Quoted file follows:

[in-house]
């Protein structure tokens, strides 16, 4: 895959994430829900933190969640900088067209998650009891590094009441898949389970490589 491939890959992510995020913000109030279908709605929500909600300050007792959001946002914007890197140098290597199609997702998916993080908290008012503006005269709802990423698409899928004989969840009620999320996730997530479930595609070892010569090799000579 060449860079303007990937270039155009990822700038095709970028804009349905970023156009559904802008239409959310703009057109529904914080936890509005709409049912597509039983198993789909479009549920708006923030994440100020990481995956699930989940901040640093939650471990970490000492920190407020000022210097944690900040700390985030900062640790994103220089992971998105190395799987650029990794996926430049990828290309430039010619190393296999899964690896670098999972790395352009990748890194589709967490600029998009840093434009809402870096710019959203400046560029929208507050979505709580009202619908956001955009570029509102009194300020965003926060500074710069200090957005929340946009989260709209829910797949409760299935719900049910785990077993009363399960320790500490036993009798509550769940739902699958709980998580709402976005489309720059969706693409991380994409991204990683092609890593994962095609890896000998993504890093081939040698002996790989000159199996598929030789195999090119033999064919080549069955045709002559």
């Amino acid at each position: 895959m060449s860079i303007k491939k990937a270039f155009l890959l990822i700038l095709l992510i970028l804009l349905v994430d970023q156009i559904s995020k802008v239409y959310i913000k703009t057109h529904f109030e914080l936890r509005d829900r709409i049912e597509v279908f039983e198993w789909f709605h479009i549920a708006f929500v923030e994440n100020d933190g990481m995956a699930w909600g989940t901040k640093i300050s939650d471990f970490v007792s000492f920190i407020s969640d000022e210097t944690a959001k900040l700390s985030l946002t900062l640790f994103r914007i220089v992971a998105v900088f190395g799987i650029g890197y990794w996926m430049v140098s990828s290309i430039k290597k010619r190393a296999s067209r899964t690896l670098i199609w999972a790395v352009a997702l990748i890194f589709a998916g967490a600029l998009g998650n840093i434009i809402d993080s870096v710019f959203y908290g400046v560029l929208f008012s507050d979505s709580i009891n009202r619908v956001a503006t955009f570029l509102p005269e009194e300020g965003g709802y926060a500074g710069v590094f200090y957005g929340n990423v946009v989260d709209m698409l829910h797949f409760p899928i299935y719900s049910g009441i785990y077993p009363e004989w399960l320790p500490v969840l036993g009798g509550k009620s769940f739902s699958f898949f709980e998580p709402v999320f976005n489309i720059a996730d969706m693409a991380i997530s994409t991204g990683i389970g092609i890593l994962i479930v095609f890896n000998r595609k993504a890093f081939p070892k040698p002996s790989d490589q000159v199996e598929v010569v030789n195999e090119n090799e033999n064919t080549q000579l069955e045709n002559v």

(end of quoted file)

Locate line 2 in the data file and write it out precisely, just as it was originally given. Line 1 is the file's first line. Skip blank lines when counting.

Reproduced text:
């Protein structure tokens, strides 16, 4: 895959994430829900933190969640900088067209998650009891590094009441898949389970490589 491939890959992510995020913000109030279908709605929500909600300050007792959001946002914007890197140098290597199609997702998916993080908290008012503006005269709802990423698409899928004989969840009620999320996730997530479930595609070892010569090799000579 060449860079303007990937270039155009990822700038095709970028804009349905970023156009559904802008239409959310703009057109529904914080936890509005709409049912597509039983198993789909479009549920708006923030994440100020990481995956699930989940901040640093939650471990970490000492920190407020000022210097944690900040700390985030900062640790994103220089992971998105190395799987650029990794996926430049990828290309430039010619190393296999899964690896670098999972790395352009990748890194589709967490600029998009840093434009809402870096710019959203400046560029929208507050979505709580009202619908956001955009570029509102009194300020965003926060500074710069200090957005929340946009989260709209829910797949409760299935719900049910785990077993009363399960320790500490036993009798509550769940739902699958709980998580709402976005489309720059969706693409991380994409991204990683092609890593994962095609890896000998993504890093081939040698002996790989000159199996598929030789195999090119033999064919080549069955045709002559």